Castleconnell at its stunning best as nature trail opens

Aine Fitzgerald

Reporter:

Aine Fitzgerald

Wide-eyed wonder: Scarlet Baldwin, 6, who was on her holidays from Preston, England is amazed by the fairy homes on display during at the new nature trail at Castleconnell. Pictures Keith Wiseman
MONSOON-like rain may have fallen from the skies over Castleconnell but it did nothing to deter the 80-strong group who, armed with their wellies and brollies, turned out in force for the relaunch of a revitalised and quite stunning local nature trail.

MONSOON-like rain may have fallen from the skies over Castleconnell but it did nothing to deter the 80-strong group who, armed with their wellies and brollies, turned out in force for the relaunch of a revitalised and quite stunning local nature trail.

Led by author, lecturer and broadcaster Éanna Ní Lamhna – who has one of the most distinctive voices on Irish radio – the group set off on the mile-long walk along the banks of the Shannon.

At one point, the scenic landscape was framed beautifully by a stunning rainbow, as captured by photographer Keith Wiseman in the shot opposite.

A nature trail has been in existence in the area since the early 1980s but, over time, had fallen into disrepair.

“All the markers and so on had disappeared so when we decided last year to revamp it, we contacted Éanna Ní Lamhna, who was the person who had done it originally back in the 1980s,” explained John Hardiman, a very active member of the Castleconnell Tidy Towns committee.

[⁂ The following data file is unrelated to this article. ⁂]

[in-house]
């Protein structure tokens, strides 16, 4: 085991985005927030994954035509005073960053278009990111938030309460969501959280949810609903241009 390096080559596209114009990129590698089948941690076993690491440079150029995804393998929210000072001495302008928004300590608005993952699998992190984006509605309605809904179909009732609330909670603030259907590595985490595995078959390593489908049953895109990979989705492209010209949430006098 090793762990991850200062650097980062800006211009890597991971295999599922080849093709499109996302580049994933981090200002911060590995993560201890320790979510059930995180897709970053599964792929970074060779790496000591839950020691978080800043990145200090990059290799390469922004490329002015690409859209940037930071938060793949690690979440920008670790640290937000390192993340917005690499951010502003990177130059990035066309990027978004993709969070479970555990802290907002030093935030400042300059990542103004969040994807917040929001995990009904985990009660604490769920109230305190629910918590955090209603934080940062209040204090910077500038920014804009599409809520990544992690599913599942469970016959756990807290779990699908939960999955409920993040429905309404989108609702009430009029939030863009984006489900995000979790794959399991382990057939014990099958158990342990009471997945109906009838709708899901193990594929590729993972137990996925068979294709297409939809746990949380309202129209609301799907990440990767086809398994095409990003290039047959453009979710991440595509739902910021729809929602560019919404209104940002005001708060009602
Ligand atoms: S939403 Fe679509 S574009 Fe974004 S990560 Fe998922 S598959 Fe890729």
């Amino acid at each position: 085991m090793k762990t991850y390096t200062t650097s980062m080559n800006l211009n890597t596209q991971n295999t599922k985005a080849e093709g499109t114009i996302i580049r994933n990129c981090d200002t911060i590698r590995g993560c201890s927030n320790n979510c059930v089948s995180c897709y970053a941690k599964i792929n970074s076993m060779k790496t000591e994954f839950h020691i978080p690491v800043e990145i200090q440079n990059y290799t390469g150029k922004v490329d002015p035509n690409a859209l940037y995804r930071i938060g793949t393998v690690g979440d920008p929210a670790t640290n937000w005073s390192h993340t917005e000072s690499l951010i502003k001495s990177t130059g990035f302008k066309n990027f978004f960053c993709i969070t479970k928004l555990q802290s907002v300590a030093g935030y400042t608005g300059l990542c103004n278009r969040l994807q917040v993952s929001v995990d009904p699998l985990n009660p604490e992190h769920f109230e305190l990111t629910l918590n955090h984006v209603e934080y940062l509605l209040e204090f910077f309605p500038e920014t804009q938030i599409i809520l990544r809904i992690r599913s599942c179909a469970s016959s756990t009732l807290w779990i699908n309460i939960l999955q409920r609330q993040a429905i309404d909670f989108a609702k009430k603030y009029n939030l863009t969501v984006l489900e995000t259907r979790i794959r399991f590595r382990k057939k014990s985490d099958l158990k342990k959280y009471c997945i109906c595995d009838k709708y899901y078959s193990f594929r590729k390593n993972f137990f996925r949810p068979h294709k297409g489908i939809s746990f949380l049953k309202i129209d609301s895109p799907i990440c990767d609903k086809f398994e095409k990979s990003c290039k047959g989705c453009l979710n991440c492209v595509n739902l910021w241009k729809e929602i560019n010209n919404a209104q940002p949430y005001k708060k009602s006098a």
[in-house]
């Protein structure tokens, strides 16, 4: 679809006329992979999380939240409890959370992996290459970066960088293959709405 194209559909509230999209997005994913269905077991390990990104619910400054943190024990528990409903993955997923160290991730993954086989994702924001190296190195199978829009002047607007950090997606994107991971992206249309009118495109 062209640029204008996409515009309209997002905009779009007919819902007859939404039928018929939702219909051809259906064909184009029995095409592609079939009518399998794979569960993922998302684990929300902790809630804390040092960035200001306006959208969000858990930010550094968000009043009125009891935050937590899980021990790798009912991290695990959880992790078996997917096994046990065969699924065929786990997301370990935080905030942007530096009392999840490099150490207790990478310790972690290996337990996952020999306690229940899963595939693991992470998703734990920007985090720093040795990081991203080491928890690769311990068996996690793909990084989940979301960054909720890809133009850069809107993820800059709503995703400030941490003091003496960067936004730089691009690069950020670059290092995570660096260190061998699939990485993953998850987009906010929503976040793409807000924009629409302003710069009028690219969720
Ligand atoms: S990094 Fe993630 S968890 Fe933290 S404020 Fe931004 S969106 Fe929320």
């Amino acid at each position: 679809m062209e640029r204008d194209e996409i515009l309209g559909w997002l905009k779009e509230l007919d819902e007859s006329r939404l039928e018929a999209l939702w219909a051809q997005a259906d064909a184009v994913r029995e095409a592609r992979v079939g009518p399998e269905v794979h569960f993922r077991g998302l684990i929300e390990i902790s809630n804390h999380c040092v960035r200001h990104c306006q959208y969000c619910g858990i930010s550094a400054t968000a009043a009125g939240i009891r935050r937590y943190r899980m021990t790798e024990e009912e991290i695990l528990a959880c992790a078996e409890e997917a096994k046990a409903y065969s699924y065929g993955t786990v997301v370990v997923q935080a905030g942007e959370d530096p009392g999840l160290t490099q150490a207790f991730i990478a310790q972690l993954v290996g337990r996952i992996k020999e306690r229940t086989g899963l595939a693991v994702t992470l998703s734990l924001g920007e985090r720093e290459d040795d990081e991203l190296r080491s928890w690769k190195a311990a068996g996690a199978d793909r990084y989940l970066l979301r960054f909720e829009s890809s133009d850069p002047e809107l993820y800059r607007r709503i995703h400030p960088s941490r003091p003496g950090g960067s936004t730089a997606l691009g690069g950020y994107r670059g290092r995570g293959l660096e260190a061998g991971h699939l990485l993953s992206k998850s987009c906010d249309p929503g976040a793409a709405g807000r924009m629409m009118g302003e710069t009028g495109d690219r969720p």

“She came down for a day or two and she walked the trail and came up with new narratives on what exactly we should talk about.” While Éanna created up to 14 narratives for the trail, committee member Vincent Warfield worked diligently on creating hand illustrations for over 100 plants, animals and fish.

“He hand-drew all of those and then we worked with a number of people to get those fabricated. From there, we manufactured larch posts, as in the timber larch. The signs are like the finger posts you would have anywhere in the city saying ‘The Hunt Museum’ and other places, except they are on a swivel. There is oak, lime, sycamore, salmon, brown trout, and several of the local bat species on the trail,” John explained.

The group headed off from The Ferry carpark – beside the playground – and returned to the parish hall afterwards for refreshments.

“There were about 80 people and we literally had a monsoon - it rained almost incessantly but people battled on and Eanna Ni Lamhna was just incredibly engaging. It was a great evening. We convened then back at our local hall and we had tea, coffee and refreshments just to recharge the batteries a little bit,” smiled John.